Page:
Double Bubble Toil & Credit Trouble – UK’s increasing unsecured credit bubble!

Adrian Wooldridge

With the Financial Conduct Authority and recent press reporting concern about the UK’s increasing unsecured credit bubble, we thought we would ask the public about their debts and if they plan to increase their unsecured debt over the next 6 months.

Recent press* has reported around 50% of the UK working population having less than £100 in accessible savings accounts and more than 17m people who do not pay off their monthly balance on their credit cards. Couple this with the amount being borrowed to buy new cars trebling in 8 years to more than £30 billion a year and demand for unsecured personal loans ticking up – could we be on the cusp of another credit crash?


Finances deteriorating, unsecured debt increasing

Whilst our research found that over half (57%) are at least quite confident in the future of the UK, this positivity is diminished somewhat when we consider that only 21% feel UK economic conditions have improved since the EU referendum, compared to 36% that feel they have got worse (a net negative figure of -15%). This ratio was echoed when we asked if their own personal financial situation had improved (12%) or got worse (26%) – a net negative of -14. Overall, the feeling is that things have declined slightly.

Moving on to the outstanding unsecured debt within the UK, our findings show 36% of the UK population do not have any debt but 64% of people do. The most prevalent debt is on credit cards (38%), presumably because it is the most accessible, flexible and easy to roll over from lender to lender.

Of those with unsecured debt (with outstanding balances on credit cards, store cards, overdrafts, personal loans and/or car finance), 28% have increased their overall outstanding balance over the last 6 months, whilst 25% have decreased it – thus demonstrating a slight net increase in debt overall and thereby concurring with recent reports that unsecured debt is increasing. However, when we asked about plans over the next 6 months, only 12% claim they will increase their debt, with a substantial 46% of people expecting their debt to decrease; are they being realistic?

It seems that what is actually happening and what people are planning is very different. We then asked those that expected their debt to increase if they felt comfortable / in control with this a massive 62% said they weren’t! Two in three of these people (66%) say they will spend the additional borrowings on “everyday spending and bills,” which does not sound like people comfortable with borrowing to improve their quality of life – to me this is distress borrowing and extremely concerning.


Intention “v” reality – the debt pay back

The disconnect between reality and an individual’s intentions is further shown when we asked if people were confident in paying off their credit and over three in four (78%) of the population who have debt said they were at least quite confident, and the same proportion (78%) felt that they would pay their debt off within 3 years. 21% felt it would take longer, and only 1% felt they would never pay off their debt!

This might be the case if all unsecured debt was on a structured repayment of 36 months but it’s not; even unsecured personal loans can be taken over 5 years or more and, as we know, credit card debt can take up to 17 years to pay off if paying the minimum balance!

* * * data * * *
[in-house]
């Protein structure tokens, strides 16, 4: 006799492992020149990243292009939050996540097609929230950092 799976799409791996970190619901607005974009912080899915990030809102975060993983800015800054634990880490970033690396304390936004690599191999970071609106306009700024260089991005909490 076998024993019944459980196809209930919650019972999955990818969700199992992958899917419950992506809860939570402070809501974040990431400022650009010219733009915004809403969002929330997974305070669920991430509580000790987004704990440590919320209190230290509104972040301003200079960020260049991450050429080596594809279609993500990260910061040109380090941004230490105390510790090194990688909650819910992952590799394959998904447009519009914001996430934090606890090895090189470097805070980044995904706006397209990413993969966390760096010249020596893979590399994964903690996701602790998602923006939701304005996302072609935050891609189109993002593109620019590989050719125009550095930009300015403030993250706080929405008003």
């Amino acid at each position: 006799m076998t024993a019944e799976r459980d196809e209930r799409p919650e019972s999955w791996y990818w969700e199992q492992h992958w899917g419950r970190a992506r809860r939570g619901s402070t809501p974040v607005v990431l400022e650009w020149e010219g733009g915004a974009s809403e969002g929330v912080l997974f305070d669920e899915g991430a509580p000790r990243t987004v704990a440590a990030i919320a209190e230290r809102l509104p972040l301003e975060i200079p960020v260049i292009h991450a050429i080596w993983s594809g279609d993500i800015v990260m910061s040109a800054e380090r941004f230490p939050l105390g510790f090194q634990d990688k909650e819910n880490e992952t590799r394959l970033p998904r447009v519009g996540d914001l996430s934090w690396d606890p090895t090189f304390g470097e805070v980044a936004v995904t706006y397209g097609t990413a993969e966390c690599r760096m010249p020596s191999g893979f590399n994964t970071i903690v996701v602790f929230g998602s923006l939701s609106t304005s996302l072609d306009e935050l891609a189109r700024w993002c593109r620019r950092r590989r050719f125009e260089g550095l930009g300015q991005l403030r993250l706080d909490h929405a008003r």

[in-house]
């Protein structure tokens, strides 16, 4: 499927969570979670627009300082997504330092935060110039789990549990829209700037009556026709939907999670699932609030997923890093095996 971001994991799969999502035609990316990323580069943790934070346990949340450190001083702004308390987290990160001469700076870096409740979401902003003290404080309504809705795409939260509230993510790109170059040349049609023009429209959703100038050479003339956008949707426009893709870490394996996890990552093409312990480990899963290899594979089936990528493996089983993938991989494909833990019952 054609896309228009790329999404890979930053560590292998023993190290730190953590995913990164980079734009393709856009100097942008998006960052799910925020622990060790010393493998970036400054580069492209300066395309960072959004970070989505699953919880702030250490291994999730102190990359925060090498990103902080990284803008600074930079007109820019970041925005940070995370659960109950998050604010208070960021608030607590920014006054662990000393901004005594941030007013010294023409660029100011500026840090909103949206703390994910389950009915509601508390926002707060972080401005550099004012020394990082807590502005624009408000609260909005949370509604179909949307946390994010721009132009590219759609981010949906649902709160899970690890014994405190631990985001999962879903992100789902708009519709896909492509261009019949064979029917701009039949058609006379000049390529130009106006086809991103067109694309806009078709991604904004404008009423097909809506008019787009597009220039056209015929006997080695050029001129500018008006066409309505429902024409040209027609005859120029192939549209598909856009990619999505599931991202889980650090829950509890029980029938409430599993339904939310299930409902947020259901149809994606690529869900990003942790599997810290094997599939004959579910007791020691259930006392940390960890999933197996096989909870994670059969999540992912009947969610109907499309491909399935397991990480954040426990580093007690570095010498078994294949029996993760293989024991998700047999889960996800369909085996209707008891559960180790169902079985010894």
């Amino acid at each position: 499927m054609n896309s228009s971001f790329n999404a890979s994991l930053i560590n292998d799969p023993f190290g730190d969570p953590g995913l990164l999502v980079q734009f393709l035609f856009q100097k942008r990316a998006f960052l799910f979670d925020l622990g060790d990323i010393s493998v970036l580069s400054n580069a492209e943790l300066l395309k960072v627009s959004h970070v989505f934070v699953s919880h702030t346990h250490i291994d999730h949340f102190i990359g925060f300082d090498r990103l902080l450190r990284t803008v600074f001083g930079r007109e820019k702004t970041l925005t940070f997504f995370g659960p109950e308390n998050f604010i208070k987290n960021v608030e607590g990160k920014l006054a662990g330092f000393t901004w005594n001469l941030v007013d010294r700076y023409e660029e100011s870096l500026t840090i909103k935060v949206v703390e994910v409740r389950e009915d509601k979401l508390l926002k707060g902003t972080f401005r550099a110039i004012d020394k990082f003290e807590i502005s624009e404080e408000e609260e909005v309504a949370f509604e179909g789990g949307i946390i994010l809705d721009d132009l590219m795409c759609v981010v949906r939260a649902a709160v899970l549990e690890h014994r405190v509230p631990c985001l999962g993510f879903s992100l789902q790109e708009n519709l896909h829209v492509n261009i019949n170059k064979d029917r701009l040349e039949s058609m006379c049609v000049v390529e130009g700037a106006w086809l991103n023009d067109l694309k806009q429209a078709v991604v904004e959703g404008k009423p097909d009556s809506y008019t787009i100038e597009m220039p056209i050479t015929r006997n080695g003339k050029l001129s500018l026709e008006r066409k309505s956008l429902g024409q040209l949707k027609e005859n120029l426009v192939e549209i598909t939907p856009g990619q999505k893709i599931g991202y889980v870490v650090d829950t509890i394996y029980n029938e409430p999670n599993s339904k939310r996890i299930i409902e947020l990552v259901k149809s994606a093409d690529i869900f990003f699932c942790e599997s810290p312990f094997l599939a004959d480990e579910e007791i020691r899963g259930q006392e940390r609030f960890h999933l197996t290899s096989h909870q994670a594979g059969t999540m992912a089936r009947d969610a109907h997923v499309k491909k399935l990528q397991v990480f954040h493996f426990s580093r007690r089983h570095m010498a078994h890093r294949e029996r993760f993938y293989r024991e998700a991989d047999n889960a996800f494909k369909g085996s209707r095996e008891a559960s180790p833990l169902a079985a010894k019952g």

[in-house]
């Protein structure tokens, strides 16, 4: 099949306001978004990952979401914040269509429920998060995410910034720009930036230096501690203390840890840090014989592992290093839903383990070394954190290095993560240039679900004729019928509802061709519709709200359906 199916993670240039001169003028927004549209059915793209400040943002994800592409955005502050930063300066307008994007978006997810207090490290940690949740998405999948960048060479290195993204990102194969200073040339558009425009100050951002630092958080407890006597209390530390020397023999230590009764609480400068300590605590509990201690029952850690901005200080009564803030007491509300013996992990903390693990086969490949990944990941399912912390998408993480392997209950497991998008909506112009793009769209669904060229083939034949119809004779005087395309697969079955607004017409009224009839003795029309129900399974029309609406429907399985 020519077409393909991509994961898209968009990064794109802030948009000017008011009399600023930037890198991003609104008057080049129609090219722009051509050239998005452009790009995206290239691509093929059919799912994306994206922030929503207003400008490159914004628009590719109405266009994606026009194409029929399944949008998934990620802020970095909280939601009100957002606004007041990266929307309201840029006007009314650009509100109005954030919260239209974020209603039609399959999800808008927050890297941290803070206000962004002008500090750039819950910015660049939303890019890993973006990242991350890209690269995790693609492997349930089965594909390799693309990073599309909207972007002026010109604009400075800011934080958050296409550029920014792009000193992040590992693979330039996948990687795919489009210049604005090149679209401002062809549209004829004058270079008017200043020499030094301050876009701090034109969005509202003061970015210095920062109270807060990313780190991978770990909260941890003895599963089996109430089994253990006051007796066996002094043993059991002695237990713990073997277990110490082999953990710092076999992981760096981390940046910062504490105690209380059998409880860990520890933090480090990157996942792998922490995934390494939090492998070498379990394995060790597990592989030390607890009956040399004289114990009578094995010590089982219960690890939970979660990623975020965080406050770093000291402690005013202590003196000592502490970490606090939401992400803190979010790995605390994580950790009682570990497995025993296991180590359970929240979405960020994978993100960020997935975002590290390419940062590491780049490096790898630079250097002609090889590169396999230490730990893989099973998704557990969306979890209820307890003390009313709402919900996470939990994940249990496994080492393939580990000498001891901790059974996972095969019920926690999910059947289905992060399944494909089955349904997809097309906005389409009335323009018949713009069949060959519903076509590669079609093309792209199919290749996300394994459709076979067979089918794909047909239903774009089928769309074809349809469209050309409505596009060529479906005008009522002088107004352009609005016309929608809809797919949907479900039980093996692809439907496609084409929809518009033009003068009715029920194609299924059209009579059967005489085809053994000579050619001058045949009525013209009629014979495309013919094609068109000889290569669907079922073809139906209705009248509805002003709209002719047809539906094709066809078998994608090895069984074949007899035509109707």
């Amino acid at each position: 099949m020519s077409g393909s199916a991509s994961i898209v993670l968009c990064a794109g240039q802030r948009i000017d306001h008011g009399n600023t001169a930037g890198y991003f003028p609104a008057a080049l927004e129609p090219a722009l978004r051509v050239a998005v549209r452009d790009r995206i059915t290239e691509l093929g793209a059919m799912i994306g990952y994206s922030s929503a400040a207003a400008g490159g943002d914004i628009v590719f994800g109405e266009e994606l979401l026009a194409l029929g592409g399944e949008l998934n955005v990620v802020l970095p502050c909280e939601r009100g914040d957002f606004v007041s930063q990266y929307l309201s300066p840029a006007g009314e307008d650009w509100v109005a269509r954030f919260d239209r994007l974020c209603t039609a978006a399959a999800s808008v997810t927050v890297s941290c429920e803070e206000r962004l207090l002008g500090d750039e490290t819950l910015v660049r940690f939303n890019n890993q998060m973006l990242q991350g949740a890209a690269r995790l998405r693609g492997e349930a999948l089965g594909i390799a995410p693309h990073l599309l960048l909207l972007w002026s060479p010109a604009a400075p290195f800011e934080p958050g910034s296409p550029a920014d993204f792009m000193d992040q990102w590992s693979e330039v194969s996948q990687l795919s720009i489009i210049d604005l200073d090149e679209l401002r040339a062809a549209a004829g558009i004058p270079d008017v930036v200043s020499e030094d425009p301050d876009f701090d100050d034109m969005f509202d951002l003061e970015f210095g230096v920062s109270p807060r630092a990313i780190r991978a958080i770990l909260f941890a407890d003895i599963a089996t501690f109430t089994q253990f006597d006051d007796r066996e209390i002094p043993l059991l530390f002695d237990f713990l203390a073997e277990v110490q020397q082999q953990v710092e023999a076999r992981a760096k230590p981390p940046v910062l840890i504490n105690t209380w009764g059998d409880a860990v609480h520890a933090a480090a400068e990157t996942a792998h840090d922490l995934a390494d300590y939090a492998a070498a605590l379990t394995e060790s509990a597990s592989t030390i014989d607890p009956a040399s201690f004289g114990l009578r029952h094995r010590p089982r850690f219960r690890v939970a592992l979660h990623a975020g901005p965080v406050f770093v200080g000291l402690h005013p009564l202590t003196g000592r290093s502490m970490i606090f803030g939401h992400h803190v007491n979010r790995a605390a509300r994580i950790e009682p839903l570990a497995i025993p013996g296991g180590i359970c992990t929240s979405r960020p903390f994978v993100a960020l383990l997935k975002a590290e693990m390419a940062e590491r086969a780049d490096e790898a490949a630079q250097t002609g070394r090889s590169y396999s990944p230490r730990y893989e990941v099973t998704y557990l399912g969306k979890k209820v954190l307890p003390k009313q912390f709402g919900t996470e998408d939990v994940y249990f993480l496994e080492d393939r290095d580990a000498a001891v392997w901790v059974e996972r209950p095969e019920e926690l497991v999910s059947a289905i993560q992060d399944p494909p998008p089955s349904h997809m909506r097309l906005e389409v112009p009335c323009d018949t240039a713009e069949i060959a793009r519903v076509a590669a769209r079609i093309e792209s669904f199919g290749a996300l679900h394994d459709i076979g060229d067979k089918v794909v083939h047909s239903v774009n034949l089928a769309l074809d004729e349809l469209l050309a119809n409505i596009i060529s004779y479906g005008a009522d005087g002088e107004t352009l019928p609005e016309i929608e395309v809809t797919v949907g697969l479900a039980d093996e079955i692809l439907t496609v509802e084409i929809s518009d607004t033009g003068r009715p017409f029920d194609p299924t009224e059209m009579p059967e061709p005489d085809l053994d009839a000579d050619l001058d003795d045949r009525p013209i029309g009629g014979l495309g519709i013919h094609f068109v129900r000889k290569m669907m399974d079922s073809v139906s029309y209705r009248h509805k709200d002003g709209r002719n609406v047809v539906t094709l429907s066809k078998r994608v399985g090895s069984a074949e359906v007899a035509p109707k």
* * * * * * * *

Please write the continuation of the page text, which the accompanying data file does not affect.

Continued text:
I think peoples’ expectations of paying off their credit is unrealistic, especially when combined with their annual pay increases not keeping up with cost of living rises and increasing inflation putting more pressure on the family’s ability to repay their credit. I suppose the only bright spot (and it is a dim one) is at least if inflation is increasing, it is in real terms reducing the debt outstanding – however, this is nominal in a period of low-ish inflation.


Majority saving something!

So, with the UK struggling to repay their unsecured debt, are they managing to save anything? We asked all respondents if they have saved any money in the last 6 months and 28% of people said no – they have not put money into savings, investments or a pension, which shows that people are spending what they are earning. We do not know, however, if this is because they cannot save or are just spending all that they have as the interest rates are so low and inflation means there is a perception that there is no real return on money that is saved.

The positive aspect is that although unsecured debt is increasing, 72% of the UK population are managing to save something, be it into pensions, savings accounts or other – but is it enough? I think we will leave this question for now!



*Mail Online article: quotes 16m working Britons have less than £100 held on accessible savings accounts

The Office for National Statistics (ONS) UK labour market: Feb 2017 states that there are 31.8 million people in work (full-time and part-time) in the UK.



All research data cited was collected using our Harris 24 survey tool that allows you to ask between 1 and up to 25 questions to the UK population and get answers back within 24 hours. In this survey, conducted on 28th April 2017, we collected 706 UK general population responses within 2 hours and used our automated online reporting tool to view and analyse responses. If you have any burning questions you would like to ask and get the answers quickly, efficiently and cost effectively please contact me or click here to learn more about Harris 24.


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